Faculty research and public records laws

This post is the fourth in a series on research data management presented by the Records Management Roundtable. 

Working in higher education records management, I am fascinated by how different states treat records commonly associated with universities. One of the most unpredictable areas is state law regarding the public record status of public university faculty research.

What’s key to remember here is that state law is all over the place when it comes to public records exemptions that apply to state-supported universities. In all 50 states, state open records laws apply in some fashion to state-supported institutions — but the question of how looks radically different from state to state. For example, in Ohio all public university employees create records that could conceivably be subject to a public records request. On the other hand, this isn’t the case for public university employees in Delaware. And then there is Pennsylvania, which has some of the most unusual state university public records laws when you consider the concept of “state-related” institutions, to put it mildly.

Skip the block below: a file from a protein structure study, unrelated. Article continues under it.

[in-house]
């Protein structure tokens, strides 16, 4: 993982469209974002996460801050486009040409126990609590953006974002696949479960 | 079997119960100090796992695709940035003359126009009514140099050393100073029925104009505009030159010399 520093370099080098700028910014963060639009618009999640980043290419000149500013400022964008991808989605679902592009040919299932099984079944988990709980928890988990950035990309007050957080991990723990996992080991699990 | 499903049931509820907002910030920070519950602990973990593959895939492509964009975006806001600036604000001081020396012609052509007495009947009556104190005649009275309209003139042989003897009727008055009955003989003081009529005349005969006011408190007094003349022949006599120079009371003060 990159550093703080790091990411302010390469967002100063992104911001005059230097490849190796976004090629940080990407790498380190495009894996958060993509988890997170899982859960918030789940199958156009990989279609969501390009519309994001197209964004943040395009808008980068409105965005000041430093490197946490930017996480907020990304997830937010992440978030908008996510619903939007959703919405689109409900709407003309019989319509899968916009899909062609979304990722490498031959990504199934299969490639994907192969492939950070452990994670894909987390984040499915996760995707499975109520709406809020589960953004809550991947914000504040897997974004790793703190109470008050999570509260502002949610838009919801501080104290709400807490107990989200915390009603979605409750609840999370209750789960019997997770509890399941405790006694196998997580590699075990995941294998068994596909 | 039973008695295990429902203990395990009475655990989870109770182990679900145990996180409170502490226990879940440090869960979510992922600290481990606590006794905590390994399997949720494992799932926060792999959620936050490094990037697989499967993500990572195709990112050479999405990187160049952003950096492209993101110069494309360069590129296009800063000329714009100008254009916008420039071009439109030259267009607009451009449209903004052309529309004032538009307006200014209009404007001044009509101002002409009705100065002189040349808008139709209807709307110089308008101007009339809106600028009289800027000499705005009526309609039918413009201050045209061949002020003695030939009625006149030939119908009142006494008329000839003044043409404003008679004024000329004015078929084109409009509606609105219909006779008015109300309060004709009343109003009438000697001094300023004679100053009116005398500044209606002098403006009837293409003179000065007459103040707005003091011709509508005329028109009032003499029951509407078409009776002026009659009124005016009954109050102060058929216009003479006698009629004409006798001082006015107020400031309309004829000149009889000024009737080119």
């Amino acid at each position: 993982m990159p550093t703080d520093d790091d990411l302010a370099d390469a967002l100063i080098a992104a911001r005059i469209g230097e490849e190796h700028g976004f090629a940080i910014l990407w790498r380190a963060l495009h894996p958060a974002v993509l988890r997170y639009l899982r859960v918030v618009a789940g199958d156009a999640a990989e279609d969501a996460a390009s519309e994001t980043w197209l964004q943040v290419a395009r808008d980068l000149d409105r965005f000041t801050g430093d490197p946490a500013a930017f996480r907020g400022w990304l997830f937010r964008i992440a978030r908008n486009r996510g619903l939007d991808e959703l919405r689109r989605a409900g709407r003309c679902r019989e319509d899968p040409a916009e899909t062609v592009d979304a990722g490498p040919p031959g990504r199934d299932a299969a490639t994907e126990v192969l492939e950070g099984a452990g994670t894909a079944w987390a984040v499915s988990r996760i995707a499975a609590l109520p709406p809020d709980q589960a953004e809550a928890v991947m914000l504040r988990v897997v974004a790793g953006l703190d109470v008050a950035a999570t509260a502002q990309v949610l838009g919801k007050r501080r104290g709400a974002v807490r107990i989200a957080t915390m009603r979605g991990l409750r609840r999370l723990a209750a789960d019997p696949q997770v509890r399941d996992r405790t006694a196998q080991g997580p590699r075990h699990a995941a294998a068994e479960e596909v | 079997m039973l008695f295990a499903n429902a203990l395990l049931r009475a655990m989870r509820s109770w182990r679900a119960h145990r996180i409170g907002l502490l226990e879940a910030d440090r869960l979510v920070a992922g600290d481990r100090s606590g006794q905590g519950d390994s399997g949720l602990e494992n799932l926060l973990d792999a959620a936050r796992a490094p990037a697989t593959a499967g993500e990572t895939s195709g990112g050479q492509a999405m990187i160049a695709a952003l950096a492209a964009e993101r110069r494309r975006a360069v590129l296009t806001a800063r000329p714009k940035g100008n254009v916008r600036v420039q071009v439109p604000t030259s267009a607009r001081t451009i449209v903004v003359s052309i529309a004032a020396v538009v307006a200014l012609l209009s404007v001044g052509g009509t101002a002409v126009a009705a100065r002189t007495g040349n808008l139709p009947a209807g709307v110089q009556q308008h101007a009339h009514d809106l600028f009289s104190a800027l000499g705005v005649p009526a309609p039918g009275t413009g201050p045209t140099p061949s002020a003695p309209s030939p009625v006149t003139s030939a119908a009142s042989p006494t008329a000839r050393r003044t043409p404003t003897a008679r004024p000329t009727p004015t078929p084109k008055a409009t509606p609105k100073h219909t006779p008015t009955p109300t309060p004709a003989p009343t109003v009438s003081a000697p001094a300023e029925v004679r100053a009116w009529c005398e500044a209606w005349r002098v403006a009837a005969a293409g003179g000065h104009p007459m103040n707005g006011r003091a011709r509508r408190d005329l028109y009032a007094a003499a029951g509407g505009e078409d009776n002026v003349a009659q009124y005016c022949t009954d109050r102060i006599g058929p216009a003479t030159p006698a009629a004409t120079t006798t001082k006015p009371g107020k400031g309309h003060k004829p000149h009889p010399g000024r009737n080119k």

In addition, the question of who formulates records retention schedules (which are very closely related to, but not the same thing as responding to public records requests — indeed, in many institutions those duties are located in separate areas) within public universities varies widely. For example, in Ohio, the state public records law authorizes each university’s Board of Trustees to establish university-based records management policies (in practice, the Trustees then delegate these records management responsibilities to other areas of the university, such as University Archives or General Counsel), and most Ohio public universities take retention scheduling advice from a state association known as IUC. However, the universities still look to the broader state law regarding what can and cannot be released as a public record under state law. In Kentucky, records retention schedules are established by the state-based Kentucky Department for Libraries and Archives. In my opinion, questions of decentralized or centralized retention scheduling authority has vast impacts on educating the larger university community on records issues, be they retention scheduling, or educating records creators about potential public records issues.